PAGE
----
Does expanding Medicaid help a state’s finances, or is it Band-Aid?

Does expanding Medicaid help a state’s finances, or is it Band-Aid?

by
Fred Birnbaum
July 12, 2016
Fred Birnbaum
Author Image
July 12, 2016

One of the huge selling points for Medicaid expansion was that it would inject federal money into the states. Most supporters don’t go so far as to call it “free” money, but they do imply it was a no-cost to low-cost federal cash infusion.

How so?

Well, traditionally Medicaid has been a joint federal and state program, with the federal government picking up about 50 percent of the cost in states with the highest per capita incomes. Idaho isn’t one of the wealthier states, so the federal government picks up slightly more than 71 percent of its Medicaid tab.

After the U.S. Supreme Court ruled that states could not be compelled to expand Medicaid under the Affordable Care Act, states were left to choose whether to expand Medicaid coverage beyond the traditional population, including children, pregnant women and some heads of household with very low incomes. Expansion proponents leapt to their feet to point out that under the expansion portion of Medicaid, federal funding would start at 100 percent of the tab and scale down to 90 percent over several years.

The actuarial firm Milliman, which Idaho hired to review Medicaid expansion, ran the numbers in November 2014 and projected that expanding Medicaid would save Idaho $174 million in direct costs from fiscal 2016 through fiscal 2025.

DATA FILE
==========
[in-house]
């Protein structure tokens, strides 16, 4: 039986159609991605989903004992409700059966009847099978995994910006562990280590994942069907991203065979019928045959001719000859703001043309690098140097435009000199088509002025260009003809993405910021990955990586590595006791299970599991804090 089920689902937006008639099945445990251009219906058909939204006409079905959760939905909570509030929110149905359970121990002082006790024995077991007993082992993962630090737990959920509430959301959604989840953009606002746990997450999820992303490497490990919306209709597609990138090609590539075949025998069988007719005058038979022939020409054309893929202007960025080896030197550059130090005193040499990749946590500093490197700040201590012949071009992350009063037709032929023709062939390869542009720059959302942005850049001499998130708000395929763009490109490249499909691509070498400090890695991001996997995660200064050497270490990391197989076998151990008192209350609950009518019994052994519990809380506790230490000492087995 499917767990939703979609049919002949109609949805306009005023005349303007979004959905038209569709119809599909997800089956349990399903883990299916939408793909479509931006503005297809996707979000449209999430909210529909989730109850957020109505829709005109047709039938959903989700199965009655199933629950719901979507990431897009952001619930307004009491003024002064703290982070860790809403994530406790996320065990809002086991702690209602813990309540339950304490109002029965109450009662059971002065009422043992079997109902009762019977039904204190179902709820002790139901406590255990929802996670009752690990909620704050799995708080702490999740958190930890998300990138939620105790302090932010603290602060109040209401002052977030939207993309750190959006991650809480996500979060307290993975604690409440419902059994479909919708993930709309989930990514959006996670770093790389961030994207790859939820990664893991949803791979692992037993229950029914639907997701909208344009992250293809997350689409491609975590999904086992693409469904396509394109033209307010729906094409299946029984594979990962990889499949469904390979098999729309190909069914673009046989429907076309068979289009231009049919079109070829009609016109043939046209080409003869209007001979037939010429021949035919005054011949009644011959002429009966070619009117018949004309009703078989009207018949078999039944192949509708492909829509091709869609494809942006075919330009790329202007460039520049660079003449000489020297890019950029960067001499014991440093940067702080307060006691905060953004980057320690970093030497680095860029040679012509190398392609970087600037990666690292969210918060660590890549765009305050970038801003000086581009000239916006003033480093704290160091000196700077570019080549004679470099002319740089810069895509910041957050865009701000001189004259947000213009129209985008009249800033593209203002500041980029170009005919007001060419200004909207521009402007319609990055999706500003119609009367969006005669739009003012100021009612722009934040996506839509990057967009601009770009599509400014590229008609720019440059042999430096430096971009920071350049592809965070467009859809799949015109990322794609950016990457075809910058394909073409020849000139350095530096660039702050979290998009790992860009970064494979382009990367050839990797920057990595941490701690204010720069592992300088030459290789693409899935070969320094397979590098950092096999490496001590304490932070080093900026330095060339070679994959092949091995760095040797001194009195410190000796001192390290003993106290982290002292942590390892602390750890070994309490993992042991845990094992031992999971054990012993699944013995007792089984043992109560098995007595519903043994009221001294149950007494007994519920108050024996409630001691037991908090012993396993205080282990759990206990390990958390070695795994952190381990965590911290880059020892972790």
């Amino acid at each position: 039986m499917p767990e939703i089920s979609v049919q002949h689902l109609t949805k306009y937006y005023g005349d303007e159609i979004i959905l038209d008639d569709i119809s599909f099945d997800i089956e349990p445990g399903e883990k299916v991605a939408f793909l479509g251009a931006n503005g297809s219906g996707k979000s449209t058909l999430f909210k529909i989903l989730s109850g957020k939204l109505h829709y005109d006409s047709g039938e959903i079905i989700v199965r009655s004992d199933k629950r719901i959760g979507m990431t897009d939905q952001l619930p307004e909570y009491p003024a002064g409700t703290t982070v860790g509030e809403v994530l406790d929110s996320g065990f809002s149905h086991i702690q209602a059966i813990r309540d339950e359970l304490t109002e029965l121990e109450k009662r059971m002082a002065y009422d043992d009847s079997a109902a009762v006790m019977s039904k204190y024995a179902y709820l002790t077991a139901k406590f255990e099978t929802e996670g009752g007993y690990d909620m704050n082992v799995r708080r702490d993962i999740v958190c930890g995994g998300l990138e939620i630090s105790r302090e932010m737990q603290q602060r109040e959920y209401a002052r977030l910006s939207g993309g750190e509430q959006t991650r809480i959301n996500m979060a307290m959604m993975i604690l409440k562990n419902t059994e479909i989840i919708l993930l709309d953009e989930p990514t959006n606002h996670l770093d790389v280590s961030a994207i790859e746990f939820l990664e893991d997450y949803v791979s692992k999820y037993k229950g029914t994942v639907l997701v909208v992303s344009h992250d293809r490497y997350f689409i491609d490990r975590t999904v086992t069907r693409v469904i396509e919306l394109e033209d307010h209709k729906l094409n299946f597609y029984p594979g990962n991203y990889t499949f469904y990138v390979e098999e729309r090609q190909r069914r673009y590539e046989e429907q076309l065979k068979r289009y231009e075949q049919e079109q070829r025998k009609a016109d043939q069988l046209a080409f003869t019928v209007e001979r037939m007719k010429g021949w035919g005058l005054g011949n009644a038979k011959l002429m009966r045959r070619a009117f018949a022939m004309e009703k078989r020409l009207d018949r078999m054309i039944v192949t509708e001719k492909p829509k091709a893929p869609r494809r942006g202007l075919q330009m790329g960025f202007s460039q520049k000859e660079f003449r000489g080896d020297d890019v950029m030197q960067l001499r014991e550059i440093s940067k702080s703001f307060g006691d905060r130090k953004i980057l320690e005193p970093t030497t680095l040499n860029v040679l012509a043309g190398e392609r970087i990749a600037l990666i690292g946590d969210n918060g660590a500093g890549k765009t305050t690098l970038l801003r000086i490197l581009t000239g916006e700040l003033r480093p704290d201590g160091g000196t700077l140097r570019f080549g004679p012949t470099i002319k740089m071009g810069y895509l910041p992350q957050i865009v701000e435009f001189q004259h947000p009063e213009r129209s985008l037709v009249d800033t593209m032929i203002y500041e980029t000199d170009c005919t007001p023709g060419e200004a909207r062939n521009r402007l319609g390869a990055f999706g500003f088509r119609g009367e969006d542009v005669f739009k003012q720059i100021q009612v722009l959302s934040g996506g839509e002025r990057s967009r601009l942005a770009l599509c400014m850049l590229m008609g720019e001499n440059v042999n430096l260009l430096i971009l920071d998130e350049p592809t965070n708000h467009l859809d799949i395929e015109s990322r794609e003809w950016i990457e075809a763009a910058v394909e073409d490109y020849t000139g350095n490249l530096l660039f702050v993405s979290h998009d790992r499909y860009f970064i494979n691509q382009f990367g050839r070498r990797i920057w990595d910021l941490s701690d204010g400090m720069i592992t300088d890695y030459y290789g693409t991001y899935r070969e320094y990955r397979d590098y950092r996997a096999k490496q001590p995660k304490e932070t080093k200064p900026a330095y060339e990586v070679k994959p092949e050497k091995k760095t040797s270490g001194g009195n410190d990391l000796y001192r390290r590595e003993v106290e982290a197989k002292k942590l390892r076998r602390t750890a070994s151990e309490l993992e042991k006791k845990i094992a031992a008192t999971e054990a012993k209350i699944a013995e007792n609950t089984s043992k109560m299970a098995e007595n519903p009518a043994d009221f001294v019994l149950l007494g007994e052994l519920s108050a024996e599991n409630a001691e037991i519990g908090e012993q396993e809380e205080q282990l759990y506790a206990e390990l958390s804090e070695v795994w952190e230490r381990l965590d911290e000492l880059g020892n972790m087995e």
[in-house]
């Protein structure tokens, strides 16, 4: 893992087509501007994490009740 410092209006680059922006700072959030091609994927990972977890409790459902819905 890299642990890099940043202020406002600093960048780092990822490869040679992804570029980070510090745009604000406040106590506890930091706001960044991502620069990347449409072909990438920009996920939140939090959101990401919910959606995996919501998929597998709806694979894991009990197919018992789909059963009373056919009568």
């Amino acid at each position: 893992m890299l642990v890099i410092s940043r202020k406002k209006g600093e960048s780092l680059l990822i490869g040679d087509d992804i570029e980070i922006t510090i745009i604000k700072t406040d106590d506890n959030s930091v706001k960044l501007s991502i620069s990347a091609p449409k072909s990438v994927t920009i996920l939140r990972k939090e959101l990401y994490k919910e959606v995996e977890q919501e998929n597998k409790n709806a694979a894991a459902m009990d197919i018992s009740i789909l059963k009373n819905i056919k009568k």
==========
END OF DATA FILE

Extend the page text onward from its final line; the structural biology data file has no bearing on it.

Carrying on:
In January, Milliman re-ran the numbers, and the figures went into the negative, with the savings evaporating and the net costs to Idaho coming in at $187 million.

What caused the $361 million swing? Delaying accepting federal dollars was one factor, as the expansion becomes cost-negative once the federal matching percentage reaches 90 percent. Idaho’s own costs for the state and county indigent programs have also come down.

A funny thing has happened since this shift in the costs were revealed. Now, Medicaid expansion supporters speak of the multiplier effect from the infusion of federal cash.

Is this reasonable? If you believe short-term cash from a federal government that’s more than $19 trillion in debt is a bet worth making, you might want to consider evidence from other states.

The Mercatus Center at George Mason University just published a comprehensive ranking of all 50 states by fiscal condition. A huge spectrum of financial metrics were evaluated, including: cash solvency, budget solvency, debt levels, pension liabilities, revenue and expense ratios to personal income, etc.

Of the top 10 most fiscally solvent states, only three — Alaska, North Dakota, and Montana— have expanded Medicaid. Of the 10 most fiscally distressed states, only one — Maine — rejected Medicaid expansion.

When we step back and look at the bigger picture, the trend still holds. Of the top 25 most fiscally solvent states, 40 percent have expanded Medicaid. Of the 25 least fiscally solvent states, 84 percent have expanded Medicaid.

Are we making the claim that expanding Medicaid leads to fiscal insolvency?

Of course not? But it should serve as a cautionary tale for Idaho and the other 18 states that have thus far refused to expand Medicaid. Federal money comes with policy strings attached, and often they can’t be undone simply because a state wishes it so.  Increasing dependency isn’t a long-term path to prosperity and state fiscal solvency. More likely, it signals a retreat from sound fiscal policy.

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